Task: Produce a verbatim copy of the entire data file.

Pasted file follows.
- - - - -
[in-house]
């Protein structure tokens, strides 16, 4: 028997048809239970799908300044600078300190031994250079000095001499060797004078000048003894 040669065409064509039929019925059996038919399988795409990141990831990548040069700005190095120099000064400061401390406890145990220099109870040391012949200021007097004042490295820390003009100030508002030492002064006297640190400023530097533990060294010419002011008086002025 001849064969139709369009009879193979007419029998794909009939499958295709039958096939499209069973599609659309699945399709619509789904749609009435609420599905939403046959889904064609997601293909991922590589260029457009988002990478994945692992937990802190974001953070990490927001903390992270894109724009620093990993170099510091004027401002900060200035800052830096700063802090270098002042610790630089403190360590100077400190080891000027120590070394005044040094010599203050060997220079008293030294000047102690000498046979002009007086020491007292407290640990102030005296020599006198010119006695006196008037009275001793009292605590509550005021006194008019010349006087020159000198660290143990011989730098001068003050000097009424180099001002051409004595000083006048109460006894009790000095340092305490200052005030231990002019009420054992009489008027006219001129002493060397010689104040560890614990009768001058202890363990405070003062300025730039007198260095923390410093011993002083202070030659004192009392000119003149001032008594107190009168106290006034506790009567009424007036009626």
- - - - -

[in-house]
């Protein structure tokens, strides 16, 4: 028997048809239970799908300044600078300190031994250079000095001499060797004078000048003894 040669065409064509039929019925059996038919399988795409990141990831990548040069700005190095120099000064400061401390406890145990220099109870040391012949200021007097004042490295820390003009100030508002030492002064006297640190400023530097533990060294010419002011008086002025 001849064969139709369009009879193979007419029998794909009939499958295709039958096939499209069973599609659309699945399709619509789904749609009435609420599905939403046959889904064609997601293909991922590589260029457009988002990478994945692992937990802190974001953070990490927001903390992270894109724009620093990993170099510091004027401002900060200035800052830096700063802090270098002042610790630089403190360590100077400190080891000027120590070394005044040094010599203050060997220079008293030294000047102690000498046979002009007086020491007292407290640990102030005296020599006198010119006695006196008037009275001793009292605590509550005021006194008019010349006087020159000198660290143990011989730098001068003050000097009424180099001002051409004595000083006048109460006894009790000095340092305490200052005030231990002019009420054992009489008027006219001129002493060397010689104040560890614990009768001058202890363990405070003062300025730039007198260095923390410093011993002083202070030659004192009392000119003149001032008594107190009168106290006034506790009567009424007036009626």